As the Sun rose in the east, three ladies stood outside the gates of old Sakakah. Within the walls behind them, the caravanserai that had been the town’s livelihood for many centuries bustled with activity. The scorching heat of the summer months encouraged the merchant teams to leave early, seeking a portion of comfortable travel before the day’s suffering began. In stark contrast, the newer living areas of the town were quiet and still.
Hafthah looked to her daughters. “Follow me.”
Sayeh and Zia obediently followed her. The Sand Pirate did not divert her eyes from her mother’s back, while Zia looked all about her. Her first visit had not allowed her time to properly view her surroundings, with Yafeu quickly ushering his very large caravan towards their place of rest. The outer town’s stonework did not have the tell-tale wear of its inner portion, seeming to give it less character. Such things will come in time, when it has stood up against centuries of sandstorms, the Persian thought to herself.
As they wound through the town, Hafthah brought them to an area with many sizeable buildings. It spoke of the wealth of some members of the town.
Zia looked to the two ladies. “Who own these residences?”
Sayeh looked to her. “Town residents who spent a great deal of their lives as part of caravans, other travellers who came to love the town enough to stay here, or wealthy merchants who saw residing at the caravanserai as beneath their dignity. Many Shamali commissioned himself, using the wealth he amassed to help grow the town. However, there are four in this area of town he kept for himself.”
The Persian nodded. “That is very generous of him.”
Sayeh looked around impatiently. “Where are we going, Mother?”
Hafthah looked to her desert-dweller daughter. “I will explain when we get there.”
Walking along neatly paved streets, their mother guided them past side streets and intersections. After a time, Hafthah turned down a side street that was narrower than the others they had passed. Zia was surprised, as one could easily walk past and not notice it was there. The three walked in line down the passage in what seemed like respectful silence. As they arrived at a wrought iron gate, Hafthah removed a key from a pocket. Unlocking the gate, she gestured for her daughters to enter.
The passage opened onto a small courtyard. The walls bore no windows, and were beautifully carved with trees and plants. The paving was in a modest mosaic pattern, its triangles of alternating greens acting as a grassbed. In its centre, a tree of modest height sought to reach the height of the surrounding buildings, its green foliage protected from the elements.
The daughters followed their mother to the tree. In front of it, a metal plate sat amongst the tiles. The words etched into it were in Persian text.
Zia read the words.
“In memory of my dearest son, Arad. May Hormazd look after you, and protect you always. Your loving mother, Shadi.”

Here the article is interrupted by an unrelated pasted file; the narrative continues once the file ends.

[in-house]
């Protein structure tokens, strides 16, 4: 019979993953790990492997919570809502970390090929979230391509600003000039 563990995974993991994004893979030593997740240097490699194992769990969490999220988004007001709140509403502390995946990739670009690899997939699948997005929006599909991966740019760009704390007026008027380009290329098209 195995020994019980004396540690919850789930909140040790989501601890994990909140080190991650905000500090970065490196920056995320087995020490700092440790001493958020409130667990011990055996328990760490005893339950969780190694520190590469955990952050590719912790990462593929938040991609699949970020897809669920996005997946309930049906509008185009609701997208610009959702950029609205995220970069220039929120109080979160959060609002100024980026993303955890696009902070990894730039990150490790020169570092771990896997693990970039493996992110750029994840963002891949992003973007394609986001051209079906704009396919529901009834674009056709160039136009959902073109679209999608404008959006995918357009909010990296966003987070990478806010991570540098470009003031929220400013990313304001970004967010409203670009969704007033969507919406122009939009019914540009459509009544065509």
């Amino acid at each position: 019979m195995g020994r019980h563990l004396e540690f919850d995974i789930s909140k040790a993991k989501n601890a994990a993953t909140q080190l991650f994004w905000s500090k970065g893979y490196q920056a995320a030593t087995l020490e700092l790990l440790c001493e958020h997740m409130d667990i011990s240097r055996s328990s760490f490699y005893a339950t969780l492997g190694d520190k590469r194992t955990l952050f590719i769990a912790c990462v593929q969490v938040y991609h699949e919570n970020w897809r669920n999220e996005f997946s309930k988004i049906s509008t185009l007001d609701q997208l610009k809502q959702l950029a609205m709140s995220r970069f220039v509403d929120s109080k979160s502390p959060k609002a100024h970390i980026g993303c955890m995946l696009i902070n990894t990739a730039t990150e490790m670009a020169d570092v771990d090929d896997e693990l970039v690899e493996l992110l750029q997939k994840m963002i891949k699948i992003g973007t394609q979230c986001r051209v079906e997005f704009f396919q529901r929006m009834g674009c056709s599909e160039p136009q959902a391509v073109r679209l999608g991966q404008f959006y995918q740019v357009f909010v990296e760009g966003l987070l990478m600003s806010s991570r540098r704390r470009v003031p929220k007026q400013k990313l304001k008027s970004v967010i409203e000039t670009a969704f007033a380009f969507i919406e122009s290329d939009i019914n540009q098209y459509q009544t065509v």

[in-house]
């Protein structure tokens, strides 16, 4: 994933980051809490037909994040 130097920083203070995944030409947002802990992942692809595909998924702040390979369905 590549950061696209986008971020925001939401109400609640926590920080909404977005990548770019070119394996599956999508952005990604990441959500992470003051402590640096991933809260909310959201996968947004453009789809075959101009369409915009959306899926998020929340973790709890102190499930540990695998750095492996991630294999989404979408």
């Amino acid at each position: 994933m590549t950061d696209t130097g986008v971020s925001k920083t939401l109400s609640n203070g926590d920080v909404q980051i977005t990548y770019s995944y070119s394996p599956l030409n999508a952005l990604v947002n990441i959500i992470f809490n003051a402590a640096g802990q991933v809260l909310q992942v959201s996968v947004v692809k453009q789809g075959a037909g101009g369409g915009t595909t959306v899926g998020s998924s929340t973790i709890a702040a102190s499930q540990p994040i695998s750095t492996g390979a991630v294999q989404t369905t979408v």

Zia knelt, offering a prayer to Hormazd, beseeching them to honour her mother’s request.
Sayeh turned to her mother. “How did Zia end up being given to Shadi?”
Hafthah considered her kneeling daughter, a great sadness in her eyes. “After I had delivered both of you, the physician informed me of what had happened. Shamali’s wife brought me food while I nursed you, and the pain was written all over her face. She had also lost children during birth, and the pain she felt for others was as raw as her own had been.
“I sought Shadi after a pair of days, but was told that she was not within the caravanserai. I begged to see her, and eventually Shamali’s wife agreed to take me to her.” She gestured to the buildings around her. “I found her kneeling where Zia is now, without these buildings surrounding us. The pain in her eyes, the trail of tears down her cheeks, it was heart-wrenching. She told me how she would never be able to face her husband, as she had made the trip across the desert despite his protests. I told her of my situation, and how I feared for the life of one of my children. I begged her to take one of you.”
Zia rose from her prayer, and stood beside her sister. “How were you able to decide which of us went with her?”
Despite welling tears, Hafthah smiled. “I brought her to see you both, and let her hold each of you. Before then, I did not know how I could choose between you. Sayeh, you cried as if a demon had hold of you, which made Zia cry also. As I took you back, she picked up Zia. You quieted immediately. When I had looked after you in the days before, you were the most difficult for me to calm. It was a sign from the gods, and so I let her have Zia while I kept Sayeh.”
The Persian rushed over to hug her birth mother, her lingering doubt over why she was given away and not Sayeh answered. Haftheh returned the embrace, tears now running down her cheeks.
Zia looked at the walls around them. “Shamali owns these houses?”
Hafthah nodded. “He and his wife promised Shadi that they would always look after her son’s burial site, and I promised to regularly visit in her stead. She said that she would never be able to return, the pain of doing so too intense to contemplate.”
The Sand Pirate looked on, her own tears threatening to fall. “What happened with Father?”
Their mother gave a small laugh. “You know how he was. He came in a day later, demanding to know where his mistress and child were. I quickly attended, showing you to him. He did not look happy at having a daughter, but you calmed enough in his arms. Demanding we leave immediately, I collected my things and we left. The last thing I remember seeing as I left the caravanserai was Shadi standing in the door, Zia in her arms, with a look of gratitude I could not even begin to describe.”
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